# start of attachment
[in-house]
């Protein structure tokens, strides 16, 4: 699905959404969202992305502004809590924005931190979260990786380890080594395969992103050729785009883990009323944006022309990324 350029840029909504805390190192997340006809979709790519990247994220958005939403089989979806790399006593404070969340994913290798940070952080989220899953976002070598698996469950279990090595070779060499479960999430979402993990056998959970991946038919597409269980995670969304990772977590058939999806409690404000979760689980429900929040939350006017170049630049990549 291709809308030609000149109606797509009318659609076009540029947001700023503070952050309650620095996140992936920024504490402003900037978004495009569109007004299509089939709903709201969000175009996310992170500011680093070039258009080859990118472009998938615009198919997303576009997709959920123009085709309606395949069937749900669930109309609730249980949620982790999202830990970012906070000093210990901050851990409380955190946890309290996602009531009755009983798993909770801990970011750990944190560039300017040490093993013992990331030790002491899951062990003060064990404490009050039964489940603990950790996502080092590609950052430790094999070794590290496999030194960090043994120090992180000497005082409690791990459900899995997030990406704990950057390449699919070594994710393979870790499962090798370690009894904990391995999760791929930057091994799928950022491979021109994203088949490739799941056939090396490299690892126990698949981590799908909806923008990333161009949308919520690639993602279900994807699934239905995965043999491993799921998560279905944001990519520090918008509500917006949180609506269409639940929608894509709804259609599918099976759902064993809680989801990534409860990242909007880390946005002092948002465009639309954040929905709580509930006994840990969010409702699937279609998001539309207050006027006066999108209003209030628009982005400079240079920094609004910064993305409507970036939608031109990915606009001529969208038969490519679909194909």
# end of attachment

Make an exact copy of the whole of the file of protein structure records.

[in-house]
């Protein structure tokens, strides 16, 4: 699905959404969202992305502004809590924005931190979260990786380890080594395969992103050729785009883990009323944006022309990324 350029840029909504805390190192997340006809979709790519990247994220958005939403089989979806790399006593404070969340994913290798940070952080989220899953976002070598698996469950279990090595070779060499479960999430979402993990056998959970991946038919597409269980995670969304990772977590058939999806409690404000979760689980429900929040939350006017170049630049990549 291709809308030609000149109606797509009318659609076009540029947001700023503070952050309650620095996140992936920024504490402003900037978004495009569109007004299509089939709903709201969000175009996310992170500011680093070039258009080859990118472009998938615009198919997303576009997709959920123009085709309606395949069937749900669930109309609730249980949620982790999202830990970012906070000093210990901050851990409380955190946890309290996602009531009755009983798993909770801990970011750990944190560039300017040490093993013992990331030790002491899951062990003060064990404490009050039964489940603990950790996502080092590609950052430790094999070794590290496999030194960090043994120090992180000497005082409690791990459900899995997030990406704990950057390449699919070594994710393979870790499962090798370690009894904990391995999760791929930057091994799928950022491979021109994203088949490739799941056939090396490299690892126990698949981590799908909806923008990333161009949308919520690639993602279900994807699934239905995965043999491993799921998560279905944001990519520090918008509500917006949180609506269409639940929608894509709804259609599918099976759902064993809680989801990534409860990242909007880390946005002092948002465009639309954040929905709580509930006994840990969010409702699937279609998001539309207050006027006066999108209003209030628009982005400079240079920094609004910064993305409507970036939608031109990915606009001529969208038969490519679909194909």